Petitioner, Isaguirre and Teresa were invited for questioning bearing on drugs. Despite their protestation of innocence, they were forcibly brought to Camp Karingal where they were detained separately.

While on detention, petitioner was prevented from contacting her lawyer or any person and was constantly asked if she knew of any drug pusher, but she denied any knowledge. Petitioner remained on detention, while Isaguirre and Teresa were released.

By Joint Decision[14] dated August 28, 2006, the trial court, crediting the version of the prosecution and finding that "[t]he police followed the normal and regular procedure in conducting the entrapment operation, x x x,"[15] convicted petitioner, as charged, and imposed upon her life imprisonment and a fine of P500,000. Thus it disposed:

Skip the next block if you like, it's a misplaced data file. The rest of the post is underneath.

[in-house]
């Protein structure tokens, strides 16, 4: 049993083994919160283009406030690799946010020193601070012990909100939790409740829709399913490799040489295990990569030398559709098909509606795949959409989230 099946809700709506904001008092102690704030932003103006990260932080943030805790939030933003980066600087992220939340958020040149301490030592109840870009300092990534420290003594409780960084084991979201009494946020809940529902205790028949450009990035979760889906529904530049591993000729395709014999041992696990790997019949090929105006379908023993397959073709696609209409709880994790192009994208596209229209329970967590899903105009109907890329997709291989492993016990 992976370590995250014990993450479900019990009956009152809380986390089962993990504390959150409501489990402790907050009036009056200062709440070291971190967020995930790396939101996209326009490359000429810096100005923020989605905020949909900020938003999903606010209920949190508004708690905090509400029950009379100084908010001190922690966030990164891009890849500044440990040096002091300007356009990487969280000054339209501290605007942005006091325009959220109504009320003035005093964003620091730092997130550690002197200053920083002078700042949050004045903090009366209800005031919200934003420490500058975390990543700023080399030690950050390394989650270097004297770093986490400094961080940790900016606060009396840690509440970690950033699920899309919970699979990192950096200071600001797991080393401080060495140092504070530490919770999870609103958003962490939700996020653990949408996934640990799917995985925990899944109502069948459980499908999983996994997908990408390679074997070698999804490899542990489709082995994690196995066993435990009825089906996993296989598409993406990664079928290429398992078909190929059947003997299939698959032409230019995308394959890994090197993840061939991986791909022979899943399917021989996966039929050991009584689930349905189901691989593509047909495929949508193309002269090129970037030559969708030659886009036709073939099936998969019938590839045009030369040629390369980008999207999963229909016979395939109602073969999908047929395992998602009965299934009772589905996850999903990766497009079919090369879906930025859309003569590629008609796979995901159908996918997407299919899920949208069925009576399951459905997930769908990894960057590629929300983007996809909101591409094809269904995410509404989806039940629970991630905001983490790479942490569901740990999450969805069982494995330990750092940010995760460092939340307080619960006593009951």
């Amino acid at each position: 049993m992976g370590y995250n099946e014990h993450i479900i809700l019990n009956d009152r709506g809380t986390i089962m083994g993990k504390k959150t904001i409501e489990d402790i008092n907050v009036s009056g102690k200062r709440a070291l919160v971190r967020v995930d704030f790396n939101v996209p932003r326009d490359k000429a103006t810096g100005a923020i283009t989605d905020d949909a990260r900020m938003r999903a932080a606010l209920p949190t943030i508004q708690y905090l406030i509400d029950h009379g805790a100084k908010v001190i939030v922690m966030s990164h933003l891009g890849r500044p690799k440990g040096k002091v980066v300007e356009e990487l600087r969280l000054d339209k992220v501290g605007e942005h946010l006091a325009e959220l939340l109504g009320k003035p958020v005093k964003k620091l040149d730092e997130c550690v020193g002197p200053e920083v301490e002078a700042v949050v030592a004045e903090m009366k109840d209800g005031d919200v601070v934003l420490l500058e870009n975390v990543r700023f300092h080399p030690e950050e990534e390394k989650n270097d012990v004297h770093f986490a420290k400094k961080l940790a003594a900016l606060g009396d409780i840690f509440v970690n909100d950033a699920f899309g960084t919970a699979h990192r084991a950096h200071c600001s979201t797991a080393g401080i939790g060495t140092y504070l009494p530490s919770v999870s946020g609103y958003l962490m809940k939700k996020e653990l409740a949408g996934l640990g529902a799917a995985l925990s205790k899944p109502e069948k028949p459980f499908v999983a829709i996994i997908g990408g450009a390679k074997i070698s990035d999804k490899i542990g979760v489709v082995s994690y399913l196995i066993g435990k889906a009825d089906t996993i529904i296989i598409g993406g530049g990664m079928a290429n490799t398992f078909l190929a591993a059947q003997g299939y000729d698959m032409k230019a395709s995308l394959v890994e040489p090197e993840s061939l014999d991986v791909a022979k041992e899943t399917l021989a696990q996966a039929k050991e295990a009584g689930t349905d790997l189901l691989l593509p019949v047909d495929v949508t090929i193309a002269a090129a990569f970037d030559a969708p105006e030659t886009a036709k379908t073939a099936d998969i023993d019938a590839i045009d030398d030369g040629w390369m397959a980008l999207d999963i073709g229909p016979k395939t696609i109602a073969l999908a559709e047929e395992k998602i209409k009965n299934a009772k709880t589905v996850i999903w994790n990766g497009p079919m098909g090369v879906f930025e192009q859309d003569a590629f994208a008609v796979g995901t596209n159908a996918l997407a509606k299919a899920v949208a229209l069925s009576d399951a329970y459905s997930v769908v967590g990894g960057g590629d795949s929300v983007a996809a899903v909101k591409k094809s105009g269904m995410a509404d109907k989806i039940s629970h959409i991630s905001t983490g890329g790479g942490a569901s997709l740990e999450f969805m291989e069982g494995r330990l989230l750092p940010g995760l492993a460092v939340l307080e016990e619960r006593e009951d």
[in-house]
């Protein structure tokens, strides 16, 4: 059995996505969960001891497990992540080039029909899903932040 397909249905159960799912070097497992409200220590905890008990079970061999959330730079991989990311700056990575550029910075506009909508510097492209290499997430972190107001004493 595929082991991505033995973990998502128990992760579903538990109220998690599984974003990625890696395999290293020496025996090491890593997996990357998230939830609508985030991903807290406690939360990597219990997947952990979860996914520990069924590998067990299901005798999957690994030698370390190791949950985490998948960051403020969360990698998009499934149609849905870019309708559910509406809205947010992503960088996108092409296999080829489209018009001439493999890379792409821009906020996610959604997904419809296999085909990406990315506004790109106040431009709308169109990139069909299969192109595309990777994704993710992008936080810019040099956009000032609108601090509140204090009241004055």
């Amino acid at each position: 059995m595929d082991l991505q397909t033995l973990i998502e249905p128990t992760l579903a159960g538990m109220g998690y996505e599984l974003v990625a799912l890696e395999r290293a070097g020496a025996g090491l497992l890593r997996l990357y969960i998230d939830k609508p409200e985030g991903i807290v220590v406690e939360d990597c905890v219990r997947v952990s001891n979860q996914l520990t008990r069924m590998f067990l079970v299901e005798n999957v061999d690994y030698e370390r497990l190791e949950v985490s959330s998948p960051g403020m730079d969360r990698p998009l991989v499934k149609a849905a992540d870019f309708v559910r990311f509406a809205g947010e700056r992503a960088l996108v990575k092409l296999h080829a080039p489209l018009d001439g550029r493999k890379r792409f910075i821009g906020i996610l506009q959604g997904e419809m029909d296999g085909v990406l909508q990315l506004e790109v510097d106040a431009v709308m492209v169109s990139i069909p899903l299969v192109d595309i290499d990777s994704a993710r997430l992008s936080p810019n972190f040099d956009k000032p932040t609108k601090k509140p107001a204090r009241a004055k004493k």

ACCORDINGLY, judgment is hereby rendered as follows:
  1. In Criminal Case No. Q-02-113122, accused SUSAN SALES y JIMENA is hereby found GUILTY beyond reasonable doubt of violation of Section 5 of R.A. 9165 (for drug pushing) as charged and she is hereby sentenced to suffer a jail term of LIFE IMPRISONMENT and to pay a fine of P500,000.00; and

  2. In Criminal Case No. Q-02-113123, accused DANILO SANCHEZ y DISTAJO is hereby ACQUITTED of violation of Section 11 of R.A. 9165 (possession of shabu) as charged due to reasonable doubt.
The shabu involved in each of these cases in two sachets (A & B) weighing 0.14 gram and 0.09 gram, respectively, are ordered transmitted to the PDEA thru the DDB for proper disposition per R.A. 9165.

SO ORDERED. (Emphasis in the original)
On appeal, the Court of Appeals, by Decision[16] dated December 17, 2007, affirmed the trial court's decision. Her motion for reconsideration having been denied, petitioner filed the present petition for review on certiorari.